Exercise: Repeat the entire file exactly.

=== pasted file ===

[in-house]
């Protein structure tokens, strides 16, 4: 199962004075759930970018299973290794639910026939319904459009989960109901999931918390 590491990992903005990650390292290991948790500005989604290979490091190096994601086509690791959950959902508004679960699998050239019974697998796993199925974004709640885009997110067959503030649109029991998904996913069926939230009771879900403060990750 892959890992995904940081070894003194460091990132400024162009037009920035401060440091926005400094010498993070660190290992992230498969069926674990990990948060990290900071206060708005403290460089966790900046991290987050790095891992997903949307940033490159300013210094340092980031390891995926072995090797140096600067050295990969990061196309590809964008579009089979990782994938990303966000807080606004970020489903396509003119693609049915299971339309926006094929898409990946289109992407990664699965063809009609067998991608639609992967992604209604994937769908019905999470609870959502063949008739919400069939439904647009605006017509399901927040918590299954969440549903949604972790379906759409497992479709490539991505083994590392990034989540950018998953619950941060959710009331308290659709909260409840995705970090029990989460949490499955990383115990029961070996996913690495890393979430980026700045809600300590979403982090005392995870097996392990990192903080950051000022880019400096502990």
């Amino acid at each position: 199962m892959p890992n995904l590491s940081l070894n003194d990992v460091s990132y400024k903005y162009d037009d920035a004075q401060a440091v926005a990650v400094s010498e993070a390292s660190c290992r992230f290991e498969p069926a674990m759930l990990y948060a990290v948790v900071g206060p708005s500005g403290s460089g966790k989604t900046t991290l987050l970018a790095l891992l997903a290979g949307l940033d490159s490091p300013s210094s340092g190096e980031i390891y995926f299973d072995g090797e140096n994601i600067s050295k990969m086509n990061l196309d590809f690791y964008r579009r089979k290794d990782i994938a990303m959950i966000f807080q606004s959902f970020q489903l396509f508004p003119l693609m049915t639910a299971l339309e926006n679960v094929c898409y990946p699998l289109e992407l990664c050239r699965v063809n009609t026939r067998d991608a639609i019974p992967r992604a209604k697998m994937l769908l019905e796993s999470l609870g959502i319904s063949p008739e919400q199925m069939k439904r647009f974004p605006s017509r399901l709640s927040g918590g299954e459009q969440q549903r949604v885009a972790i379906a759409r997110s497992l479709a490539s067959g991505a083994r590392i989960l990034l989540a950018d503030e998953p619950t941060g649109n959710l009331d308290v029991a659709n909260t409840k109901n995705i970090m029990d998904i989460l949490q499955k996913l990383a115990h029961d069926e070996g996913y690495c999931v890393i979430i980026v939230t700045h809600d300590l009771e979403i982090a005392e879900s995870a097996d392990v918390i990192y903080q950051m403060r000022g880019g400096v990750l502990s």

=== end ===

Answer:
[in-house]
């Protein structure tokens, strides 16, 4: 199962004075759930970018299973290794639910026939319904459009989960109901999931918390 590491990992903005990650390292290991948790500005989604290979490091190096994601086509690791959950959902508004679960699998050239019974697998796993199925974004709640885009997110067959503030649109029991998904996913069926939230009771879900403060990750 892959890992995904940081070894003194460091990132400024162009037009920035401060440091926005400094010498993070660190290992992230498969069926674990990990948060990290900071206060708005403290460089966790900046991290987050790095891992997903949307940033490159300013210094340092980031390891995926072995090797140096600067050295990969990061196309590809964008579009089979990782994938990303966000807080606004970020489903396509003119693609049915299971339309926006094929898409990946289109992407990664699965063809009609067998991608639609992967992604209604994937769908019905999470609870959502063949008739919400069939439904647009605006017509399901927040918590299954969440549903949604972790379906759409497992479709490539991505083994590392990034989540950018998953619950941060959710009331308290659709909260409840995705970090029990989460949490499955990383115990029961070996996913690495890393979430980026700045809600300590979403982090005392995870097996392990990192903080950051000022880019400096502990």
């Amino acid at each position: 199962m892959p890992n995904l590491s940081l070894n003194d990992v460091s990132y400024k903005y162009d037009d920035a004075q401060a440091v926005a990650v400094s010498e993070a390292s660190c290992r992230f290991e498969p069926a674990m759930l990990y948060a990290v948790v900071g206060p708005s500005g403290s460089g966790k989604t900046t991290l987050l970018a790095l891992l997903a290979g949307l940033d490159s490091p300013s210094s340092g190096e980031i390891y995926f299973d072995g090797e140096n994601i600067s050295k990969m086509n990061l196309d590809f690791y964008r579009r089979k290794d990782i994938a990303m959950i966000f807080q606004s959902f970020q489903l396509f508004p003119l693609m049915t639910a299971l339309e926006n679960v094929c898409y990946p699998l289109e992407l990664c050239r699965v063809n009609t026939r067998d991608a639609i019974p992967r992604a209604k697998m994937l769908l019905e796993s999470l609870g959502i319904s063949p008739e919400q199925m069939k439904r647009f974004p605006s017509r399901l709640s927040g918590g299954e459009q969440q549903r949604v885009a972790i379906a759409r997110s497992l479709a490539s067959g991505a083994r590392i989960l990034l989540a950018d503030e998953p619950t941060g649109n959710l009331d308290v029991a659709n909260t409840k109901n995705i970090m029990d998904i989460l949490q499955k996913l990383a115990h029961d069926e070996g996913y690495c999931v890393i979430i980026v939230t700045h809600d300590l009771e979403i982090a005392e879900s995870a097996d392990v918390i990192y903080q950051m403060r000022g880019g400096v990750l502990s």